3D microbatteries are indispensable to cope with the increasing energy demand of autonomous smart devices. To synthesize 3D microbatteries, step-conformal deposition of thin films into 3D-substrates is vital, and low pressure chemical vapor deposition (LPCVD) is a technique that is capable of achieving this goal. In the present work, the 3D-deposition of TiO2 is investigated. It is shown that the growth of anatase TiO2 can be characterized by two rate-determining processes. In the diffusion-controlled temperature region, the TiO2 films deposited into 3D-substrates lack step-conformity. In contrast, in the kinetically controlled temperature region, uniform films were deposited inside these microstructures. To understand and improve the LPCVD deposition process, the experimental results were simulated using a Monte Carlo chemical kinetics (MCCK) model. Good agreement between the model and experiments was achieved in all cases. It was found that the deposition probability is low in the kinetically controlled deposition region, while this probability was found to be high in the diffusion-controlled region. It is also shown that the reflections of precursor molecules inside the trenches play an important role in achieving homogeneous 3D deposition. To show the strength of the MCCK model, the optimized deposition parameters are applied to predict the film thickness profiles in narrower microstructures.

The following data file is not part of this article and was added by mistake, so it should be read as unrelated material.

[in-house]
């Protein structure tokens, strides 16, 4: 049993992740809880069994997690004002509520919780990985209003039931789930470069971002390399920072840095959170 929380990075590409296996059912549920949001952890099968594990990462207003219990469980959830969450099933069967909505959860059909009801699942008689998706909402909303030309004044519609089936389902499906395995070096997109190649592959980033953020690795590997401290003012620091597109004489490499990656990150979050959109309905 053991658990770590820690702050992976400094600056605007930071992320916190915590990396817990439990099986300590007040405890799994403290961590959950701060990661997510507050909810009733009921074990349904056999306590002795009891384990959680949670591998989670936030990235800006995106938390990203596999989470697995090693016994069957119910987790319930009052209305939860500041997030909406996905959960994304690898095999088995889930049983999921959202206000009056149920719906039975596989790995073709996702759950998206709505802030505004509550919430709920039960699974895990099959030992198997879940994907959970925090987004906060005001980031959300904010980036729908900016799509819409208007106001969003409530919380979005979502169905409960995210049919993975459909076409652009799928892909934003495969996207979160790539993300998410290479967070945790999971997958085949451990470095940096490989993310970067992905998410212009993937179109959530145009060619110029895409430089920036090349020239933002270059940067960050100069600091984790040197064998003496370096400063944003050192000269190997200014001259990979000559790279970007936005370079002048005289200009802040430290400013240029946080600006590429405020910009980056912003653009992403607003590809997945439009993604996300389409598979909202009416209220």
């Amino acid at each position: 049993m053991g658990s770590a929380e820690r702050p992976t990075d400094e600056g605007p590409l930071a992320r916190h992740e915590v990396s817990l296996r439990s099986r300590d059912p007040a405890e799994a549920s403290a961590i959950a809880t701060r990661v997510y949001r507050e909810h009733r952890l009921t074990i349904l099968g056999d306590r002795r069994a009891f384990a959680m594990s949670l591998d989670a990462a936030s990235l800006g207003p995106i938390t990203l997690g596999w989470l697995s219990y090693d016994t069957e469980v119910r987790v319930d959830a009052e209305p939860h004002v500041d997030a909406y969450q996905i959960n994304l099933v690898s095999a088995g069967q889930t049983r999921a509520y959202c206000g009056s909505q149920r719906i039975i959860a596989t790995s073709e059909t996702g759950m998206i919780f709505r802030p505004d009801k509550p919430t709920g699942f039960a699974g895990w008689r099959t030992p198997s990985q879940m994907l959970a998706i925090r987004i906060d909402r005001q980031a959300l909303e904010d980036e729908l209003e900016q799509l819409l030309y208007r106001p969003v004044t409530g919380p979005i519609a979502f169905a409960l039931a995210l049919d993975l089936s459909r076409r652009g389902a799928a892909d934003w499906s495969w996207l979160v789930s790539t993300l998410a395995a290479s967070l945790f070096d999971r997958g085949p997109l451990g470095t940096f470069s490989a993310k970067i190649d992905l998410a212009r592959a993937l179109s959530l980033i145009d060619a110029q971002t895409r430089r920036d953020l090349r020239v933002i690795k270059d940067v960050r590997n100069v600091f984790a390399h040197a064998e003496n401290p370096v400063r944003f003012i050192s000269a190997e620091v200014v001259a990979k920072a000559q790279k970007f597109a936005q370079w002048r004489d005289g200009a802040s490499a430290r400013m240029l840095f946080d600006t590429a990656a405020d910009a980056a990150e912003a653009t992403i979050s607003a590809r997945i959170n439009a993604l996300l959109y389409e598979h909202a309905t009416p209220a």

Xie, J., Danilov, D. L., Eichel, R. A., & Notten, P. H. L. (2016). Modeling 3D-deposition of TiO2 using a Monte Carlo chemical kinetics approach. Journal of Physical Chemistry C, 120(41), 23823–23835. https://doi.org/10.1021/acs.jpcc.6b07594